One of the things that attracted me to the Mark Fidrych story was the way he lived his life after baseball--essentially the same way he lived it before. I found this rather remarkable given the circumstances of his career and how it ended.
Here was a guy who, improbably, became the most famous person in the country in 1976, who lit up baseball stadiums like no one ever had before. His youthful enthusiasm, electric talent and unparalleled natural charisma made him irresistible. He was on the cover of seemingly every magazine that year. For one incredible summer he was on top of the world, loved by fans everywhere.
And then it was over. An injury his second season set off an an agonizing 6-year journey of failed attempted comebacks--done in by a torn rotator cuff.
If anyone ever had cause to be bitter and wallow in self pity, maybe even descend into substance abuse and live a sad, tortured existence after baseball, it was Mark The Bird Fidrych. Since his first season was at the beginning of the free agent era, he never made big money--a year or two later and he could have named his price. Also he played in the days before medical advances that could have diagnosed and maybe even treated his injured arm--a few years later and he could have maybe pitched another 15 years. It should have been enough to drive him mad.
And yet from numerous sources, I learned first hand that he went back to his tiny Massachusetts home town and resumed his life. He remained the same upbeat, incredibly spontaneous, fun-loving, out-going, friendly guy he had always been. He bought a farm and a dump truck and worked for a living. He got married and raised a daughter.
He clearly understood how great his fame had been, yet he remained humble enough that once while working in his mother-in-law's diner--a few feet from a framed cover of Rolling Stone bearing his own smiling mug--in answer to a stranger's inquiry that he looked familiar, he answered, "Well, I used to work at the garage on Main Street."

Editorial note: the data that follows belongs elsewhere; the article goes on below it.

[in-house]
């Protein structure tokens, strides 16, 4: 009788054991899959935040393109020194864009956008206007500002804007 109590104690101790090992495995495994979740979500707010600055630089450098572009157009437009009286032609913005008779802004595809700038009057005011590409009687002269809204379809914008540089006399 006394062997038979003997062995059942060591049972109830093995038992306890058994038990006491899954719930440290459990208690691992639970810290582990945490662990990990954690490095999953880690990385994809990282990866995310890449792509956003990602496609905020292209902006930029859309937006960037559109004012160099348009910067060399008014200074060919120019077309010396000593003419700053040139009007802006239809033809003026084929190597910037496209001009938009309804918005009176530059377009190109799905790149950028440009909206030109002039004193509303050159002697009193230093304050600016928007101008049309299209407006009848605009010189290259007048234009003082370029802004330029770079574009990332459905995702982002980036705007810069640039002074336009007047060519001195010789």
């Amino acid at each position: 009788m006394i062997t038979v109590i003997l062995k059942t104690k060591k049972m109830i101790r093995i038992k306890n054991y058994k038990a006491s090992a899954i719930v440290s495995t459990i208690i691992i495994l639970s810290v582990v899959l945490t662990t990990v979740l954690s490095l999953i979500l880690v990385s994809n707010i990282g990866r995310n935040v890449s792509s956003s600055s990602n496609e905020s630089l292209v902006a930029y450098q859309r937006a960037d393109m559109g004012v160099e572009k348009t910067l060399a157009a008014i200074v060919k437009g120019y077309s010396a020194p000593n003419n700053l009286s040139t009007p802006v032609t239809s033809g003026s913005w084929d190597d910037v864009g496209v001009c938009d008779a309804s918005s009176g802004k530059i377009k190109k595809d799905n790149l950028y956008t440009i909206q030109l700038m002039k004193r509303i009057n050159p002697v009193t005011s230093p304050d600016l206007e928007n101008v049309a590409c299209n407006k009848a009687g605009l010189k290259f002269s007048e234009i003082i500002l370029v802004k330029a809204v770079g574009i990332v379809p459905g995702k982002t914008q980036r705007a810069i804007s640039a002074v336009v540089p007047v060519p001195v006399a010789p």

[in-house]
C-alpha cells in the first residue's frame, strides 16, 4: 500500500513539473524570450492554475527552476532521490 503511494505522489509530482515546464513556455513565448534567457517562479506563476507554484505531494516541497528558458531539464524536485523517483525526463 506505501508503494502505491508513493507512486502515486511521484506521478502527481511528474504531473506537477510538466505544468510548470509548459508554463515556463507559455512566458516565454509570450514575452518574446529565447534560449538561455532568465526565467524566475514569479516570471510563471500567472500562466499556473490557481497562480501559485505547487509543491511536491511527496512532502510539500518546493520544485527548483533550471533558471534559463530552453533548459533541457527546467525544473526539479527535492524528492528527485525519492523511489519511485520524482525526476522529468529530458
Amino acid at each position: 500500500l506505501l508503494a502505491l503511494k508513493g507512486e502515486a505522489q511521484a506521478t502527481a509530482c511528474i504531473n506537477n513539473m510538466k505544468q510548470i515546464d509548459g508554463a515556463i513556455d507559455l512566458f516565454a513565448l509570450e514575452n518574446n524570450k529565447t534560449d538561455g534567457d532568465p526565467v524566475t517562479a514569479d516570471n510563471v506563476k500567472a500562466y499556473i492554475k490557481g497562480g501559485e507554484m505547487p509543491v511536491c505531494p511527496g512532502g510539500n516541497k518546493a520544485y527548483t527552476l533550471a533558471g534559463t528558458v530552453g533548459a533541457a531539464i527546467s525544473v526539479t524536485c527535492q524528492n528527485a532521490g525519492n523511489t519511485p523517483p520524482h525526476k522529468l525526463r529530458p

And he never forgot those who helped him along the way. While busy working for a living, he still found time to lend his fame out for good causes.He regularly showed up on opening day of the local Little League to sign autographs and give inspirational talks to kids. He was active in the nearby Jimmy Fund and Dan Farber Clinic and could always be counted on to show up for charity golf and fishing events. The majority of his charity work involved children, especially those with special needs. "It's called giving back," he told a reporter in 2001. "If I can help a younger kid out that is a great thing to have because people helped me out."
Mark's biggest charitable activity became the Wertz Warriors of Michigan. Baseball fans will recognize the name--before he launched the 1954 World Series drive that made Willie Mays famous, Vic Wertz had been a popular member of the Detroit Tigers and he made the Detroit area his home after baseball. Wertz helped organize the Wertz Warriors in 1982 as a way to fund Michigan Special Olympics. The group uses an annual seven-day, 900-mile cross-country snowmobile ride across the state to provide complete funding for the Michigan State Special Olympics Winter Games.
After Wertz passed away, the group used other former Michigan-area athletes as front men for the fund-raising. Mark Fidrych, through a chance meeting with one of the members, signed on enthusiastically in 1992 and made it for the next 17 straight years. He was the drawing card, giving talks and signing autographs at each stop. Although he was the one everyone showed up to see, he didn't act like a big star. He was one of the guys. He blasted his way through the snow of Northern Michigan with the same enthusiastic abandon he showed on major league mounds. "For me it's the athletes, It's another thing to help out where you can," Mark said.
In talking to members of the Wertz Warriors, it was obvious that they loved the guy.
I recently found some pictures they had given me of Mark on their trips. Unfortunately, there wasn't room in the book to print them all.
Here's wishing every major league baseball player could remain as grounded and happy in retirement as the one and only Bird.